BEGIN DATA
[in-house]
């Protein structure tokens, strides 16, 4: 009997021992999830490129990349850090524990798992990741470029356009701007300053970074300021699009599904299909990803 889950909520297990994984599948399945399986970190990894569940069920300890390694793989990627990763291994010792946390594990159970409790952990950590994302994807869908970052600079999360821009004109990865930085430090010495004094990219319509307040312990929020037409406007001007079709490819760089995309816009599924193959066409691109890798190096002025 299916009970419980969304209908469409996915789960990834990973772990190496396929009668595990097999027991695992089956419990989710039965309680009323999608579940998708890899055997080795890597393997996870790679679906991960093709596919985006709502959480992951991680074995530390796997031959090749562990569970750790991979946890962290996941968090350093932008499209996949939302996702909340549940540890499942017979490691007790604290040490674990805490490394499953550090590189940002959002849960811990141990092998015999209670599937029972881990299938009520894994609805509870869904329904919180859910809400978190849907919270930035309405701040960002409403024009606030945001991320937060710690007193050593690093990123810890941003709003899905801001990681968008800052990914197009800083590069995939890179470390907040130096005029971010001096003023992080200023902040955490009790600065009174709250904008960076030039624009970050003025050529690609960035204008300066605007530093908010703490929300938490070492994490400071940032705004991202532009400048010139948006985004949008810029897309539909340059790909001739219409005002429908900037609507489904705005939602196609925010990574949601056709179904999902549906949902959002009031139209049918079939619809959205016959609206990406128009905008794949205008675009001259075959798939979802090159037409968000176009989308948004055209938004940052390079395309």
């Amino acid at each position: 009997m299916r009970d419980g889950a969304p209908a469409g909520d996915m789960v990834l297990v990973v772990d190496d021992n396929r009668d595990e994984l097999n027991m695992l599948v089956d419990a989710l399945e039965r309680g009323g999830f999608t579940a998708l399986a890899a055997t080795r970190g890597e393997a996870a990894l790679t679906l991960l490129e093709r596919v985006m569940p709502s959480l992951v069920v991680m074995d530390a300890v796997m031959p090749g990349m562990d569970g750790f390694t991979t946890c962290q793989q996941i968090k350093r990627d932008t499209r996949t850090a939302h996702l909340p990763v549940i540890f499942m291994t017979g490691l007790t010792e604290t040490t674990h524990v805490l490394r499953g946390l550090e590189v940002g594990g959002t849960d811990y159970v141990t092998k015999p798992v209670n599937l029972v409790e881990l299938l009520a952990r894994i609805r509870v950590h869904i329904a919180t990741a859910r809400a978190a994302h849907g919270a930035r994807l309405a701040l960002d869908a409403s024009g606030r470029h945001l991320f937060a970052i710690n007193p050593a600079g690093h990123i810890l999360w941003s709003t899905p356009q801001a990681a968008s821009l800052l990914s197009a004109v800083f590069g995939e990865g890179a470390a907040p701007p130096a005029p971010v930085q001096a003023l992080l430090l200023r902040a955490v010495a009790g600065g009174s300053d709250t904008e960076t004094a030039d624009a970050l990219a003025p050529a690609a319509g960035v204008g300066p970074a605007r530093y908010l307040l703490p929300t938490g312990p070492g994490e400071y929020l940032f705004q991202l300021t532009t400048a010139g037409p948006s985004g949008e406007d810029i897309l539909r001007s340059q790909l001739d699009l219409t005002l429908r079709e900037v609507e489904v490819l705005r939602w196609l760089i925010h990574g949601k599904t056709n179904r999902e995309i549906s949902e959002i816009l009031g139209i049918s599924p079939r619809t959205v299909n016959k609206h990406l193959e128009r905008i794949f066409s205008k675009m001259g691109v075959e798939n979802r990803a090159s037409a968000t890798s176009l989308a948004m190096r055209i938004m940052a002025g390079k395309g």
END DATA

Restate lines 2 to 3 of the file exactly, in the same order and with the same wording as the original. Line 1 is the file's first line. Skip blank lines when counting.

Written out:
């Protein structure tokens, strides 16, 4: 009997021992999830490129990349850090524990798992990741470029356009701007300053970074300021699009599904299909990803 889950909520297990994984599948399945399986970190990894569940069920300890390694793989990627990763291994010792946390594990159970409790952990950590994302994807869908970052600079999360821009004109990865930085430090010495004094990219319509307040312990929020037409406007001007079709490819760089995309816009599924193959066409691109890798190096002025 299916009970419980969304209908469409996915789960990834990973772990190496396929009668595990097999027991695992089956419990989710039965309680009323999608579940998708890899055997080795890597393997996870790679679906991960093709596919985006709502959480992951991680074995530390796997031959090749562990569970750790991979946890962290996941968090350093932008499209996949939302996702909340549940540890499942017979490691007790604290040490674990805490490394499953550090590189940002959002849960811990141990092998015999209670599937029972881990299938009520894994609805509870869904329904919180859910809400978190849907919270930035309405701040960002409403024009606030945001991320937060710690007193050593690093990123810890941003709003899905801001990681968008800052990914197009800083590069995939890179470390907040130096005029971010001096003023992080200023902040955490009790600065009174709250904008960076030039624009970050003025050529690609960035204008300066605007530093908010703490929300938490070492994490400071940032705004991202532009400048010139948006985004949008810029897309539909340059790909001739219409005002429908900037609507489904705005939602196609925010990574949601056709179904999902549906949902959002009031139209049918079939619809959205016959609206990406128009905008794949205008675009001259075959798939979802090159037409968000176009989308948004055209938004940052390079395309």
């Amino acid at each position: 009997m299916r009970d419980g889950a969304p209908a469409g909520d996915m789960v990834l297990v990973v772990d190496d021992n396929r009668d595990e994984l097999n027991m695992l599948v089956d419990a989710l399945e039965r309680g009323g999830f999608t579940a998708l399986a890899a055997t080795r970190g890597e393997a996870a990894l790679t679906l991960l490129e093709r596919v985006m569940p709502s959480l992951v069920v991680m074995d530390a300890v796997m031959p090749g990349m562990d569970g750790f390694t991979t946890c962290q793989q996941i968090k350093r990627d932008t499209r996949t850090a939302h996702l909340p990763v549940i540890f499942m291994t017979g490691l007790t010792e604290t040490t674990h524990v805490l490394r499953g946390l550090e590189v940002g594990g959002t849960d811990y159970v141990t092998k015999p798992v209670n599937l029972v409790e881990l299938l009520a952990r894994i609805r509870v950590h869904i329904a919180t990741a859910r809400a978190a994302h849907g919270a930035r994807l309405a701040l960002d869908a409403s024009g606030r470029h945001l991320f937060a970052i710690n007193p050593a600079g690093h990123i810890l999360w941003s709003t899905p356009q801001a990681a968008s821009l800052l990914s197009a004109v800083f590069g995939e990865g890179a470390a907040p701007p130096a005029p971010v930085q001096a003023l992080l430090l200023r902040a955490v010495a009790g600065g009174s300053d709250t904008e960076t004094a030039d624009a970050l990219a003025p050529a690609a319509g960035v204008g300066p970074a605007r530093y908010l307040l703490p929300t938490g312990p070492g994490e400071y929020l940032f705004q991202l300021t532009t400048a010139g037409p948006s985004g949008e406007d810029i897309l539909r001007s340059q790909l001739d699009l219409t005002l429908r079709e900037v609507e489904v490819l705005r939602w196609l760089i925010h990574g949601k599904t056709n179904r999902e995309i549906s949902e959002i816009l009031g139209i049918s599924p079939r619809t959205v299909n016959k609206h990406l193959e128009r905008i794949f066409s205008k675009m001259g691109v075959e798939n979802r990803a090159s037409a968000t890798s176009l989308a948004m190096r055209i938004m940052a002025g390079k395309g």